“That means even people who never watched the video, but did see the impression, were still impacted by the ad. And, as expected, lift increased the longer people watched the ad.”
“Every part of a video view – from the initial impression to a complete video view and everything in between – drives value.”
So what does that mean for law firm marketing? Video marketing is something you need to consider for 2015 and beyond.
Have you noticed the generic content on many law firm websites? It occurred to me part of the problem is a lack of effective target marketing. The first step in any marketing initiative involves defining your target audience.
I recently gave a presentation to the Evansville Bar Association. I specifically addressed this issue, among other topics. Please watch the below video excerpt from that presentation. You’ll also be able to click a link to my video taped segment on the topic of using video for business development. I provide some insights into the importance of defining your target market. More importantly, you’ll learn some simple tips to help you do so.
Did you know YouTube is the 2nd largest search engine in the world? According to Search Metrics, “65% of Google’s keyword searches return videos in the results.” More and more small businesses are figuring this out. In fact, law firms are realizing video provides a competitive advantage in marketing. Using online video for business development leads to increased visibility and improved conversion.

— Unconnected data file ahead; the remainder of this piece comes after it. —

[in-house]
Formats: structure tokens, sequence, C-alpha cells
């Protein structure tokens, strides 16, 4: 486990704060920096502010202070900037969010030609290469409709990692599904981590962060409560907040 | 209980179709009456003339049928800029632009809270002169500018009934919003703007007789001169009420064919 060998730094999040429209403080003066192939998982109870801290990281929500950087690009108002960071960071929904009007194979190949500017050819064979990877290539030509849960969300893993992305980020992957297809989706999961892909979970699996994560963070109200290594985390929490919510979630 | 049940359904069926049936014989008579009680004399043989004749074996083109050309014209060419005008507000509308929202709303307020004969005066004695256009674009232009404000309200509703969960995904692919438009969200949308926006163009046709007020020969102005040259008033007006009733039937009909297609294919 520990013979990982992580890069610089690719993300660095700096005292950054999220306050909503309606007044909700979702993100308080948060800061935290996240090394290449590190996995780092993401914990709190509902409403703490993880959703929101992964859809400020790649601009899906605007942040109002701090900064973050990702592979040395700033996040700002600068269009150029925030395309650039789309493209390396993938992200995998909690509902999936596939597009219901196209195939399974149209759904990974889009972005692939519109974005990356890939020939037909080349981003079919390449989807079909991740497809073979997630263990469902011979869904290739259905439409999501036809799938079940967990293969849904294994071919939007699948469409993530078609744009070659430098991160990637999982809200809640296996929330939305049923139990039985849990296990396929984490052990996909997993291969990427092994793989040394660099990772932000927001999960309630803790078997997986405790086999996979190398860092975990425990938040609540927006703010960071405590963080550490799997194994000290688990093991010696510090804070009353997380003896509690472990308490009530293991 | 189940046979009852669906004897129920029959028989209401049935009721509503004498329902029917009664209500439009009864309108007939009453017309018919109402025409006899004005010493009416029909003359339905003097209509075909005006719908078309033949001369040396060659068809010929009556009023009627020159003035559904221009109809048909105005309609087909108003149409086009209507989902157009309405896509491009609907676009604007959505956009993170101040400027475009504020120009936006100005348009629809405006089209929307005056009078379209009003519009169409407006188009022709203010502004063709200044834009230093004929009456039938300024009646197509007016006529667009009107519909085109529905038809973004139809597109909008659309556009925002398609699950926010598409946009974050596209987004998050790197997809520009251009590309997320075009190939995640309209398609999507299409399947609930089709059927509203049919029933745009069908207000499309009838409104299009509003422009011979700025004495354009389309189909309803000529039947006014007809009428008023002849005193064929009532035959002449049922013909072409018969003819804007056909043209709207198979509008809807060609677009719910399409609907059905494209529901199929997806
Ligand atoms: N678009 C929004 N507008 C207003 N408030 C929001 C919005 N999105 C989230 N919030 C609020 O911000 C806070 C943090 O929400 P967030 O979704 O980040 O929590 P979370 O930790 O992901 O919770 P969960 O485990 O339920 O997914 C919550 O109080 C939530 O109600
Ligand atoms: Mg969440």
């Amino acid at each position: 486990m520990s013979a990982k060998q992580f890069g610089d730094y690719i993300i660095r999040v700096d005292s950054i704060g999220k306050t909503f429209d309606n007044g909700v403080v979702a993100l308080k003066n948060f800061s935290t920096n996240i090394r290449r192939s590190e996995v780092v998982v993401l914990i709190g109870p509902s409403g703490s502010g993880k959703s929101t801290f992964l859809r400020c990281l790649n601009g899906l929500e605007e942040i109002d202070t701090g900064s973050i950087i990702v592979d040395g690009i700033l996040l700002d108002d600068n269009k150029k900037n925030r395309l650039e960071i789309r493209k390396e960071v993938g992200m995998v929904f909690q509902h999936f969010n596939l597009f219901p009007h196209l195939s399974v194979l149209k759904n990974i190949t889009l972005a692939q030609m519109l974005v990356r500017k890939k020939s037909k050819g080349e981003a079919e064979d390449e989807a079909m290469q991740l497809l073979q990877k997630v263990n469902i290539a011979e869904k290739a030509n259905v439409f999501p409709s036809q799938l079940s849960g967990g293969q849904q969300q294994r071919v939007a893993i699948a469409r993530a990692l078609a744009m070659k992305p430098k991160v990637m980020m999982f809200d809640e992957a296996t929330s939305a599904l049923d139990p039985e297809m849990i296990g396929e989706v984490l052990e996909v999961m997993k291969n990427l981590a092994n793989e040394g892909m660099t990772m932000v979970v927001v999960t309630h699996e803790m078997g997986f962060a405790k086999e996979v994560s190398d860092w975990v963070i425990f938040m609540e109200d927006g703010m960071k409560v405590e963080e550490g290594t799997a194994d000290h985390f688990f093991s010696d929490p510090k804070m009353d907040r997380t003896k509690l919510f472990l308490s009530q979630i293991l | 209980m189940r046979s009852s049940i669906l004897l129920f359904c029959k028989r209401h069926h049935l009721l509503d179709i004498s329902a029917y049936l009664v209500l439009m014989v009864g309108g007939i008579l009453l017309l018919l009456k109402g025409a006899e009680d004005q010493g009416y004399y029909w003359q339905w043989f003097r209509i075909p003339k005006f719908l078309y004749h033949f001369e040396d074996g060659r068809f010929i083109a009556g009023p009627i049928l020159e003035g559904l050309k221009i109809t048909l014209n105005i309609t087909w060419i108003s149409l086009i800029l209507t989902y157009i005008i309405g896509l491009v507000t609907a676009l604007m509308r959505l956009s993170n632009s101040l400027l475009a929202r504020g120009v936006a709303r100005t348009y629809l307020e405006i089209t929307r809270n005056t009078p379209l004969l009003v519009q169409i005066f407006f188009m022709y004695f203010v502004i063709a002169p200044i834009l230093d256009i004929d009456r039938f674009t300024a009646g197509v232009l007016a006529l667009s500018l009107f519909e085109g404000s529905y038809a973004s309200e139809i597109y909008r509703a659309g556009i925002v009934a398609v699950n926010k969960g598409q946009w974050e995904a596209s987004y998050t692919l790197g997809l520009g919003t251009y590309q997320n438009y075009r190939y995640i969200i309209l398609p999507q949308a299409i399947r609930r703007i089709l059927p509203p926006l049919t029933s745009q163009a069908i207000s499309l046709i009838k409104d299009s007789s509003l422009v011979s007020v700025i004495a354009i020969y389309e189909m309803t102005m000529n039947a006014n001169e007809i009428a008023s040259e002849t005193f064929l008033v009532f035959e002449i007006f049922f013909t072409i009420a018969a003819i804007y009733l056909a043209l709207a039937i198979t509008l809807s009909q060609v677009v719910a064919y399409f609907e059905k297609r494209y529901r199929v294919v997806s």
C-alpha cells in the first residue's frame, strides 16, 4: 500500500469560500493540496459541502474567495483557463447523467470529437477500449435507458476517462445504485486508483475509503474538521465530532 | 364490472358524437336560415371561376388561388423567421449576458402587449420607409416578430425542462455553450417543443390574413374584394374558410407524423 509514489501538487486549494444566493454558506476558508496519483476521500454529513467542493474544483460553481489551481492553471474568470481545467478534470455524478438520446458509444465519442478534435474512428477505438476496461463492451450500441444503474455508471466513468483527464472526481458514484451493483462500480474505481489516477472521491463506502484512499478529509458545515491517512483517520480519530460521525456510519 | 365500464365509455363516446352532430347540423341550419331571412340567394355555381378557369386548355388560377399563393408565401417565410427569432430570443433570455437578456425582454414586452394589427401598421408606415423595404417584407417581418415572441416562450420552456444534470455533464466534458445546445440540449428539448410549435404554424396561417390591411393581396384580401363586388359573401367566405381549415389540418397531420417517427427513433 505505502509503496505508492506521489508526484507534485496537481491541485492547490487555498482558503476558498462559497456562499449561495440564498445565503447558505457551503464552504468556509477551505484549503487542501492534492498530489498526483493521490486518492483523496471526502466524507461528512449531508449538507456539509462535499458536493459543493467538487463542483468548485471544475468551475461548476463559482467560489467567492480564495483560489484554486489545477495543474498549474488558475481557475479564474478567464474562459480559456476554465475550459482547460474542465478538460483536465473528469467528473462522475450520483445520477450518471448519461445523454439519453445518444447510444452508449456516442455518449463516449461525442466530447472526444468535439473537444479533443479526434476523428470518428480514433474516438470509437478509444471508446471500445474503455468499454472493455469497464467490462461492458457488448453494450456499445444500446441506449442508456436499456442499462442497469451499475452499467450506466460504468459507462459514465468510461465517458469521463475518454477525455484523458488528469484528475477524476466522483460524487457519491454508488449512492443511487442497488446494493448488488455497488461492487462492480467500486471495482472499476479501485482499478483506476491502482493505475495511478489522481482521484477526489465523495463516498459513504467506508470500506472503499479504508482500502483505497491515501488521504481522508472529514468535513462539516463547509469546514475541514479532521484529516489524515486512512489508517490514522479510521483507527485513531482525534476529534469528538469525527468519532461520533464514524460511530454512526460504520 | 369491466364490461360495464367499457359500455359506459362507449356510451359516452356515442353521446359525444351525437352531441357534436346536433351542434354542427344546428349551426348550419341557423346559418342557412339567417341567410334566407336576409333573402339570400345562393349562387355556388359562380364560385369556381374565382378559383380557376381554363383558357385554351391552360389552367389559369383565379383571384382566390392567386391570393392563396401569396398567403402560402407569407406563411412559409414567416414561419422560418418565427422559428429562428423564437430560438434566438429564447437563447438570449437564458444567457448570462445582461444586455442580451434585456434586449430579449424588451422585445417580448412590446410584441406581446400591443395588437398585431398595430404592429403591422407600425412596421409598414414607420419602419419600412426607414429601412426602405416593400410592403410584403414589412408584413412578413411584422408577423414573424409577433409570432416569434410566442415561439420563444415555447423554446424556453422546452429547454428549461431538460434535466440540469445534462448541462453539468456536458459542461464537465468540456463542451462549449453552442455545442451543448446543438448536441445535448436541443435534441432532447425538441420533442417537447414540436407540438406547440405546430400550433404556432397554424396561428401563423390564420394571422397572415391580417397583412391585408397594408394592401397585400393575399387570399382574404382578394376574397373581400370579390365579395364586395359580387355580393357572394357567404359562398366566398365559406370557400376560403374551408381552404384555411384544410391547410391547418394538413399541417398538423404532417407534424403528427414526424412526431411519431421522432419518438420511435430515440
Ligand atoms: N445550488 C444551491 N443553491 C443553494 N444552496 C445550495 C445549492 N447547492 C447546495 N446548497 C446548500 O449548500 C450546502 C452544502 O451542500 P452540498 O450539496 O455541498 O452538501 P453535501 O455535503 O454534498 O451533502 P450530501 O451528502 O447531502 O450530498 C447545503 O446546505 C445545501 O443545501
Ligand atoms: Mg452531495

I gave a presentation to the Evansville Bar Association in February. One of my segments focused on trends in online video. If you’re on the fence about incorporating online video for business development, you should spend time watching the below excerpt from my presentation.
The video clip at the bottom of this post is the just the segment summary. However, you’ll see prompts to click to the full segment. Those prompts are called “annotations.”
Video annotations enable you to link from one video to others, similar to a hyperlink on a text-based content page.
I inserted these annotations to let interested people click to view the longer video. It also illustrates a simple tactic you could employ in your own online videos. Read more →
Jim Ray Consulting Services is a small firm focused on helping entrepreneurs and professionals to accomplish what they set out to do. You’ve already taken the first step by reading this page. Take the next step by contacting me to arrange a confidential discussion about the challenges you face. My phone number is: (502) 208-9639.